“I don’t really network in a formal way with other women but I do have friends in the industry. Veronica Neal, Peter from AstralPool’s step-daughter for example, she’s a friend and also a really good networking contact.” She says that more women are coming through into the family businesses now and that succession means the industry doesn’t lose the knowledge base, so we don’t have to repeat the same mistakes made in the past. “There isn’t a lot being done to attract younger people to the industry – although people like Lindsay McGrath are trying to drive more young people into it. Without succession, it’s hard to know who to sell your business to. This is a huge focus in the USA at the moment – certification for the younger people coming through.” She says that there are some differences in attitude between women and men, but believes the best person for the job should get it. “I tend to find the women in the industry are a little bit more holistic in our approach – more mindful of the impact to people in the business as well as the business itself, and how decisions will affect members of the team. Without wanting to sound soft and fluffy, they are often more in tune with the people side of the business. “Having said that, I am a strong believer in whoever is best for the job, they should be given every opportunity to succeed whether they are male or female. “If the industry continues to evolve and lift its profile – through the efforts of SPASA and the like – it will attract the next generation of educated minds and hopefully this includes a decent handful of strong and confident women.”

Pump talk

Kate Smith, general manager of Compass Pools Vic, says that while the industry is generally supportive, the general public can sometimes be less supportive. “I have had the odd cases where customers have requested they speak to my manager, or have requested my boss’s details so they can tell them how they thought I was very knowledgeable or professional,” says Smith, who runs the company. “They want to let them know that I was doing a good job!” 34 SPLASH! April/May 2016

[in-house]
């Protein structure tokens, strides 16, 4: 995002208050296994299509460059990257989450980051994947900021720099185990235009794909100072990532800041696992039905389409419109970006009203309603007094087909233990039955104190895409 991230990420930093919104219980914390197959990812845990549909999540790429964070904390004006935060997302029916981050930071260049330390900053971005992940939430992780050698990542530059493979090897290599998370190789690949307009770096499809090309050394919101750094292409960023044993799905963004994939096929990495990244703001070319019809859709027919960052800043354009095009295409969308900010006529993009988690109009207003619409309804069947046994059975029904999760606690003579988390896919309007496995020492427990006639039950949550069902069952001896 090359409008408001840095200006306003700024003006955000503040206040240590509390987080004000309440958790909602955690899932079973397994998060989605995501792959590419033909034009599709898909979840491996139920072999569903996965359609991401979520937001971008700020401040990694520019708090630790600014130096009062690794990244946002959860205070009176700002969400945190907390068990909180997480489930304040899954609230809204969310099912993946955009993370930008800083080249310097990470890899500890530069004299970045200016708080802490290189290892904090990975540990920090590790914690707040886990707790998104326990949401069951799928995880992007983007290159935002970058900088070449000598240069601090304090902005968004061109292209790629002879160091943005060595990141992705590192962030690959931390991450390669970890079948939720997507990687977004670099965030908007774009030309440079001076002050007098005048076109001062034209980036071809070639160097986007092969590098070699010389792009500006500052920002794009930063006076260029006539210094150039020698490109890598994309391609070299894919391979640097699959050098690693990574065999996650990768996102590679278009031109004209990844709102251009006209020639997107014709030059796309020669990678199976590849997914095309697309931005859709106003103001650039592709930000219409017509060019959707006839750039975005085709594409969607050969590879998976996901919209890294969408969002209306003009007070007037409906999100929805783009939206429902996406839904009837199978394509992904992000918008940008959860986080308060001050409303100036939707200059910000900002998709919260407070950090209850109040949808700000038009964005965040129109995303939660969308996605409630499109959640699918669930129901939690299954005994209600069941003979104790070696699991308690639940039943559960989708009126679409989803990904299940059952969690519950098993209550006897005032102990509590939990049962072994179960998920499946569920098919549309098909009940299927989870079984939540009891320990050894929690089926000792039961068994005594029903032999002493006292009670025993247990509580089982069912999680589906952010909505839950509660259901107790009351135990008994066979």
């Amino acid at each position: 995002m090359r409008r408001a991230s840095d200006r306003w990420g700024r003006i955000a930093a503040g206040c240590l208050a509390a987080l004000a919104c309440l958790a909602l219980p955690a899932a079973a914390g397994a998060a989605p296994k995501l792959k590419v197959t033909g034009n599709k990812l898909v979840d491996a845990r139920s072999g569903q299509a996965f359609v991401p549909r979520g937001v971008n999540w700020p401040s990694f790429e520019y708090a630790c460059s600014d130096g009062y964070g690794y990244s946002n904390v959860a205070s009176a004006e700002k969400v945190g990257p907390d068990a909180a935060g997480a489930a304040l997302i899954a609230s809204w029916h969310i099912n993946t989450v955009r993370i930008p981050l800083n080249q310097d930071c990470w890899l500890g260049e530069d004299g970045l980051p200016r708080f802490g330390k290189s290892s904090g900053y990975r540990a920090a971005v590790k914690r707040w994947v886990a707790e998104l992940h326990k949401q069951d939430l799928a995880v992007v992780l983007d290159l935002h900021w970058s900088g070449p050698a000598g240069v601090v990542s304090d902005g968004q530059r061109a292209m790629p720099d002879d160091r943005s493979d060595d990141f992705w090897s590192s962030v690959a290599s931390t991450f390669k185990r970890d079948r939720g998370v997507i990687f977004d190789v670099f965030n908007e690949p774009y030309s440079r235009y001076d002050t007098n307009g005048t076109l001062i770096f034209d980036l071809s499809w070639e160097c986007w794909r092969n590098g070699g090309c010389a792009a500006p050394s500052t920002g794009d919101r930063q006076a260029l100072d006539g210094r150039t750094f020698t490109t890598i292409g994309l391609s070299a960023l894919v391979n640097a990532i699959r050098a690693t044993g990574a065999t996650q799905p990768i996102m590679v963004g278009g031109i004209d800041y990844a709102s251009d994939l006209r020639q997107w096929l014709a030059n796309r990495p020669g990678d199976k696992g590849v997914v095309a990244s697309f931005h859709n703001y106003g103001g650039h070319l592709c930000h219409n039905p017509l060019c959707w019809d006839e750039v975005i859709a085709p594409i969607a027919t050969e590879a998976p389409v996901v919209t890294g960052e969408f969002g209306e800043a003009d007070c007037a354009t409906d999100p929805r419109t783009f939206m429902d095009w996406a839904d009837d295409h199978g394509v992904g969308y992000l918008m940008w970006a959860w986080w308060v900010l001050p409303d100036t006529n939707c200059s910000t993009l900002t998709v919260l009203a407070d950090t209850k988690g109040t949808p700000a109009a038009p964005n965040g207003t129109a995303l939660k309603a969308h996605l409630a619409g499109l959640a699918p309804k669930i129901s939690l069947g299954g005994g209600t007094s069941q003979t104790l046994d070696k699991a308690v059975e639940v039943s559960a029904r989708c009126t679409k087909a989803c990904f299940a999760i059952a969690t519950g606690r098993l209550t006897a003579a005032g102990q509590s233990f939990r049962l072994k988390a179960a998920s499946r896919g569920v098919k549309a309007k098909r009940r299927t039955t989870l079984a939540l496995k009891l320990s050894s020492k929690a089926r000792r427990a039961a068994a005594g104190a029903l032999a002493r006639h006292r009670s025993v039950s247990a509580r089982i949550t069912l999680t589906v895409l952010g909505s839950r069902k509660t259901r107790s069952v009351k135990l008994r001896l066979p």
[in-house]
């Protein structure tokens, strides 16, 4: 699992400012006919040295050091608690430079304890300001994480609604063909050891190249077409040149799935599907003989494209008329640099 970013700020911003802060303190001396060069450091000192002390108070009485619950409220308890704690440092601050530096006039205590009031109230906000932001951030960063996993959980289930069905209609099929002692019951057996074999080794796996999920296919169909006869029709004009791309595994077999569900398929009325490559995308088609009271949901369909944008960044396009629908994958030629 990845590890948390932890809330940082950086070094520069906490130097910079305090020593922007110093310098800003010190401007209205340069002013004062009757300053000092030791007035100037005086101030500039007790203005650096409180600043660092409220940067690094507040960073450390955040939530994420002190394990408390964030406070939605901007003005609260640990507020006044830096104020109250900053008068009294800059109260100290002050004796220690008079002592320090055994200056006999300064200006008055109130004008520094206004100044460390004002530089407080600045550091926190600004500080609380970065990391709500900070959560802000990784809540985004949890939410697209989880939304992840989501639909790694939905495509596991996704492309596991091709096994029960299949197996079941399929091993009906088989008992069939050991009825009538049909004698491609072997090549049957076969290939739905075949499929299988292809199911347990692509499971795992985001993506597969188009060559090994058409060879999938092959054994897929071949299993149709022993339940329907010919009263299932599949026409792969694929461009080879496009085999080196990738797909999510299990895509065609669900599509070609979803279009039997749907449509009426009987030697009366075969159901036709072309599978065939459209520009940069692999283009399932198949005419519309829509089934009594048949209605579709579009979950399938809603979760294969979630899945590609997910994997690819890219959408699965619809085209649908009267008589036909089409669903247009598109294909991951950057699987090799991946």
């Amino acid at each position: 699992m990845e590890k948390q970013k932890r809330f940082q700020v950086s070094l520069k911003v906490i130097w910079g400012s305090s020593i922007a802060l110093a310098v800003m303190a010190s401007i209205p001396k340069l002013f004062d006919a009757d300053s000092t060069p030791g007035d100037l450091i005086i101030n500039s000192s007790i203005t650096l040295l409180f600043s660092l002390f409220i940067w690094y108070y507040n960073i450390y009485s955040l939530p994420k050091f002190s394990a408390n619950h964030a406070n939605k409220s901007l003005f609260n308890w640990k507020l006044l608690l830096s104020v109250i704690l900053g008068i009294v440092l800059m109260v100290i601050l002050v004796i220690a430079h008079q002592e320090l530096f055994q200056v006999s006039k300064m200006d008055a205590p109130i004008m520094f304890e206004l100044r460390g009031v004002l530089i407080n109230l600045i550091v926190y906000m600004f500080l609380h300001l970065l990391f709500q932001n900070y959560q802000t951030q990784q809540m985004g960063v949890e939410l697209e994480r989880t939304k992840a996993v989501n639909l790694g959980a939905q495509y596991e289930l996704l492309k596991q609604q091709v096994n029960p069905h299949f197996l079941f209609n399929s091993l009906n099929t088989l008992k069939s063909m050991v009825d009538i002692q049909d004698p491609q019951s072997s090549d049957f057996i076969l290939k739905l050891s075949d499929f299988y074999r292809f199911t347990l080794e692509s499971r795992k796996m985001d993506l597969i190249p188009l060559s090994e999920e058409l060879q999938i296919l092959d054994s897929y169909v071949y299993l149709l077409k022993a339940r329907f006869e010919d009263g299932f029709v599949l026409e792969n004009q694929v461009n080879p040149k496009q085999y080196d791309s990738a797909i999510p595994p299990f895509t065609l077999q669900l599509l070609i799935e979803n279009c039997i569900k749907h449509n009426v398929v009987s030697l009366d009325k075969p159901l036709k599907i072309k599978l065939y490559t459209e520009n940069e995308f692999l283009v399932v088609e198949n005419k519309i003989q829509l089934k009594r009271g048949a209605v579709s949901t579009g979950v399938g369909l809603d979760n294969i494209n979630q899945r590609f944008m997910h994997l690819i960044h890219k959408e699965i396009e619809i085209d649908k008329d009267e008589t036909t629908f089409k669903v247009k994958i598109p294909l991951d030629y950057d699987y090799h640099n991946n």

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Elena Gosse (left) with artist Ludmila Lyubushkina and Queensland Minister for the Prevention of Domestic Violence Sharon Fentiman. Lyubushkina was invited by Gosse to the Women’s Week Community Lunch as part of her participation in Dancing CEOs, through which she is raising awareness and funds for the Women’s Legal Service Queensland (WLSQ) which provides free legal and welfare assistance to women and children affected by domestic and family violence. Lyubushkina’s artistic efforts depict women of different nationalities represented as traditional Russian Matryoshka dolls

Maytronics’ problem solver Anna Meldrum started her career in the pool industry at the Monash Aquatic Centre as a lifeguard back in 2000 and worked her way up to become Victorian customer service manager, playing an integral role in helping grow the Maytronics business